Are California's traffic safety laws tough enough?


Southern California Public Radio – 89.3 KPCC


Jan. 11, 2010 | Kitty Felde | KPCC
You’ve heard of red states and blue states. A traffic safety organization has declared California’s a “green” state for some of the toughest laws in the nation. But advocates say we could still do better.
California was among the top 10 U.S. states for its laws that require motorcycle helmets, child booster seats and hands-free phones for drivers.
But Judith Lee Stone, who heads the group Advocates for Highway and Auto Safety, says the state could strengthen many of the laws that govern teen drivers.
In California, first-year drivers aren’t supposed to drive late at night, let other teens ride in the car with them, or talk on their cell phones when they’re behind the wheel. But Stone says the laws only require secondary enforcement. In other words, "they have to be stopped for some other reason before they can give a ticket."
Stone says it’s a weak and ineffective law. And it didn't used to be this way. "All highway safety laws used to be just primary enforcement," she says. "Secondary wasn’t even an issue. Let’s go back to the days when highway safety laws were enforced as primary enforcement."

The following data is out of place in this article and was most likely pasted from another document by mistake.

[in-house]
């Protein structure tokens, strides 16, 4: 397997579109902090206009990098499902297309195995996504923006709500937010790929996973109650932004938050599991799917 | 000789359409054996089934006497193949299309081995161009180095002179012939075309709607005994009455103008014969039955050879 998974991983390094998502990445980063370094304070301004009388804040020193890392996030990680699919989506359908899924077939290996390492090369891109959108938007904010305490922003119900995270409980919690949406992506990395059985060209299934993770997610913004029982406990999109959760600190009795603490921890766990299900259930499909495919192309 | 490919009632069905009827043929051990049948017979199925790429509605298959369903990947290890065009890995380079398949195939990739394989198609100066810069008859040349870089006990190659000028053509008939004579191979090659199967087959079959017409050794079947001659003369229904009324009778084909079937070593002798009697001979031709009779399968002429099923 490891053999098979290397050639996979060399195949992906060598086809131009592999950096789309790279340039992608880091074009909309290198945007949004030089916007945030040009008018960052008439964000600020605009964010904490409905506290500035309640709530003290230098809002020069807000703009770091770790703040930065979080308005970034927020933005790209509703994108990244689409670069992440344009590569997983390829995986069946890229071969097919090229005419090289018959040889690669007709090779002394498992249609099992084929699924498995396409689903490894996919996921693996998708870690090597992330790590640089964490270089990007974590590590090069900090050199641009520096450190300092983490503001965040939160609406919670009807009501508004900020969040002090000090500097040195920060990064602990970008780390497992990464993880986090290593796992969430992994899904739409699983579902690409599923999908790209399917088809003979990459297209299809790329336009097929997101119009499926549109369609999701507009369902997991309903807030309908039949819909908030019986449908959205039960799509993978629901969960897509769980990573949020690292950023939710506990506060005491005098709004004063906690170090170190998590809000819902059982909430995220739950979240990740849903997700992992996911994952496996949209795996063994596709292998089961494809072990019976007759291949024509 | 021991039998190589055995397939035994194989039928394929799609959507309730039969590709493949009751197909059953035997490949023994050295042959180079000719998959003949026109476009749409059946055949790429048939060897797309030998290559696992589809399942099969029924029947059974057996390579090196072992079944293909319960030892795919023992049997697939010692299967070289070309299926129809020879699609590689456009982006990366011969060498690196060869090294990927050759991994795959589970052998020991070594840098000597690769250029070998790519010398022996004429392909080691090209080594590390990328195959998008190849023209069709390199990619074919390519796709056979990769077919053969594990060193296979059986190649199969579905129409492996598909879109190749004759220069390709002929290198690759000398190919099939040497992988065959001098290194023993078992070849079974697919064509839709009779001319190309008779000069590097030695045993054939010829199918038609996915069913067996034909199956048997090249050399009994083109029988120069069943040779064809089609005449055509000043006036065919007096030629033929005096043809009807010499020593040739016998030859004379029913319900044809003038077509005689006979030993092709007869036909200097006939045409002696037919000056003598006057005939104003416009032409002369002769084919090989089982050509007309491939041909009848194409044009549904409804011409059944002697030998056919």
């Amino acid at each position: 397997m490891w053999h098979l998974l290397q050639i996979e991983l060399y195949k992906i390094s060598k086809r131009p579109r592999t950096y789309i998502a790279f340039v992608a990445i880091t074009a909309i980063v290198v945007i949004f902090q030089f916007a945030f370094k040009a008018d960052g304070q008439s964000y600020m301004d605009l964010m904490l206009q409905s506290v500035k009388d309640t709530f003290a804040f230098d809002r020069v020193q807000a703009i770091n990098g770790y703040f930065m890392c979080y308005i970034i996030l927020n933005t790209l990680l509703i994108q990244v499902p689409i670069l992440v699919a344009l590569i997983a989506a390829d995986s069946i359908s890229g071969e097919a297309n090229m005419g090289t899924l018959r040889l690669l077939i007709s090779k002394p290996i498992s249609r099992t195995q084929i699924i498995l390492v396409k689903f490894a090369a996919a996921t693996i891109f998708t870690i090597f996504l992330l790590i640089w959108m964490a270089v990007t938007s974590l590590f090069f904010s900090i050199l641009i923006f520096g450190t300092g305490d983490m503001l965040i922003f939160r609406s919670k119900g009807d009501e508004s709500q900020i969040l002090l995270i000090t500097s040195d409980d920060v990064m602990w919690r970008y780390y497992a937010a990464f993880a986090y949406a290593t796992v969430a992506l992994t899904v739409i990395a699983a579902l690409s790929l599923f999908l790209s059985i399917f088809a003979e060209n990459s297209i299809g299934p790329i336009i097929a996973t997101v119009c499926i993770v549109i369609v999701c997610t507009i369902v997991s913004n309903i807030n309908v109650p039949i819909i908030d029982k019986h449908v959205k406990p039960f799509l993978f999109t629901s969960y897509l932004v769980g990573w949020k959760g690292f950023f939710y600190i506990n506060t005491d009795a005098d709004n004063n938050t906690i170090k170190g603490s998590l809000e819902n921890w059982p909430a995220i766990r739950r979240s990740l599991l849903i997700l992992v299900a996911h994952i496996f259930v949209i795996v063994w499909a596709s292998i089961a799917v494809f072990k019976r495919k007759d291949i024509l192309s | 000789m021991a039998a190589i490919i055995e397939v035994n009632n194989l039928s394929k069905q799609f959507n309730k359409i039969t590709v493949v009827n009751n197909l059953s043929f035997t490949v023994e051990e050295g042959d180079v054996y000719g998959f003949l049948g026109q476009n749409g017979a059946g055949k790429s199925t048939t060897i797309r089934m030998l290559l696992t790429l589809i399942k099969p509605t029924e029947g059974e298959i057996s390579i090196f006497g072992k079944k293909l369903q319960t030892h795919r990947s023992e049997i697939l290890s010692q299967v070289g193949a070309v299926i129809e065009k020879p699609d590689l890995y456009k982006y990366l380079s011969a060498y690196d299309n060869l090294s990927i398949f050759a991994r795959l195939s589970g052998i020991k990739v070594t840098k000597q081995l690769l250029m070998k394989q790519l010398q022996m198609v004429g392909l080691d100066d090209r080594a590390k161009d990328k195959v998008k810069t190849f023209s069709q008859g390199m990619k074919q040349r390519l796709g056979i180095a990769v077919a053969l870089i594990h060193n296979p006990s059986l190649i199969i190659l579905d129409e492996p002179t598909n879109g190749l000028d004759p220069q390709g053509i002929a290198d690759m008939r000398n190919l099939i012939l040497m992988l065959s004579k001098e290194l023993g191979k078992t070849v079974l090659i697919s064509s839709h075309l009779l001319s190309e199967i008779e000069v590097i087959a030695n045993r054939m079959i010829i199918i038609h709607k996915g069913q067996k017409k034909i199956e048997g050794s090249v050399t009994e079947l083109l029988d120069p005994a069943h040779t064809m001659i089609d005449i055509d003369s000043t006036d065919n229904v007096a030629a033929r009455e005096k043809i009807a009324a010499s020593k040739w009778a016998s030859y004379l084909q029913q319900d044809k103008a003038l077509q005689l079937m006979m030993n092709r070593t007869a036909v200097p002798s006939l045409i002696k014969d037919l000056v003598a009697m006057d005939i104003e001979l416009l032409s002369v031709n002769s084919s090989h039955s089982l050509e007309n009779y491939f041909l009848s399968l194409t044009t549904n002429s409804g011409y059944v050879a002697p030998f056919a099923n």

More than 3,400 Californians died in car crashes in 2008.
But one state lawmaker says saving lives can also save money. John Cullerton, president of the Illinois State Senate, says his state – like California – is particularly concerned about the cost of providing health care to the poor.
"The state spends an amount of money on Medicaid," he says. "And many of these people who are in these crashes, quickly, if they’re not on Medicaid when they’re first injured, go on Medicaid. So we actually save money by passing these laws."
The National Highway Traffic Safety Administration estimates motor vehicle crashes cost Californians nearly $21 billion a year in medical costs, property damage, and lost productivity.
The group Advocates for Highway and Auto Safety wants California to adopt laws that would require child booster seats through age 7 and require all DUI offenders to install ignition interlock systems to prevent drunk drivers from starting their cars.
The group also wants tougher national teen driving laws. Rather than fight the battle state by state, Advocates for Highway and Auto Safety is pushing to incorporate tougher traffic laws in the transportation bill Congress will consider in coming months.


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